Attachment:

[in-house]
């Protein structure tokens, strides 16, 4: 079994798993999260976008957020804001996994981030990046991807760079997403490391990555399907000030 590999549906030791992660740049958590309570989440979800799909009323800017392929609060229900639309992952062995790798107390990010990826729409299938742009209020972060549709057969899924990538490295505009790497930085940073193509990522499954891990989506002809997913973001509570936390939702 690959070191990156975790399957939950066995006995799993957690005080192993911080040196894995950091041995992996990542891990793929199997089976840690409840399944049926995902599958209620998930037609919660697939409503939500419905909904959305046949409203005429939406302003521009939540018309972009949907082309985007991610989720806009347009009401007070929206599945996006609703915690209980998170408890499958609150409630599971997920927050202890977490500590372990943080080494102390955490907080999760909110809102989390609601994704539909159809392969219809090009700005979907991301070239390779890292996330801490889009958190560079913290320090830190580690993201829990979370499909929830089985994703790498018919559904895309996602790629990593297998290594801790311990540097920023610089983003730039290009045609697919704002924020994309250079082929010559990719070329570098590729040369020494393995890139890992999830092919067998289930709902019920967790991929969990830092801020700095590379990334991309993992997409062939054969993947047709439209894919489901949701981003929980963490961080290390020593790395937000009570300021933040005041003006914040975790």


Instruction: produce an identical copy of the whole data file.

[in-house]
């Protein structure tokens, strides 16, 4: 079994798993999260976008957020804001996994981030990046991807760079997403490391990555399907000030 590999549906030791992660740049958590309570989440979800799909009323800017392929609060229900639309992952062995790798107390990010990826729409299938742009209020972060549709057969899924990538490295505009790497930085940073193509990522499954891990989506002809997913973001509570936390939702 690959070191990156975790399957939950066995006995799993957690005080192993911080040196894995950091041995992996990542891990793929199997089976840690409840399944049926995902599958209620998930037609919660697939409503939500419905909904959305046949409203005429939406302003521009939540018309972009949907082309985007991610989720806009347009009401007070929206599945996006609703915690209980998170408890499958609150409630599971997920927050202890977490500590372990943080080494102390955490907080999760909110809102989390609601994704539909159809392969219809090009700005979907991301070239390779890292996330801490889009958190560079913290320090830190580690993201829990979370499909929830089985994703790498018919559904895309996602790629990593297998290594801790311990540097920023610089983003730039290009045609697919704002924020994309250079082929010559990719070329570098590729040369020494393995890139890992999830092919067998289930709902019920967790991929969990830092801020700095590379990334991309993992997409062939054969993947047709439209894919489901949701981003929980963490961080290390020593790395937000009570300021933040005041003006914040975790």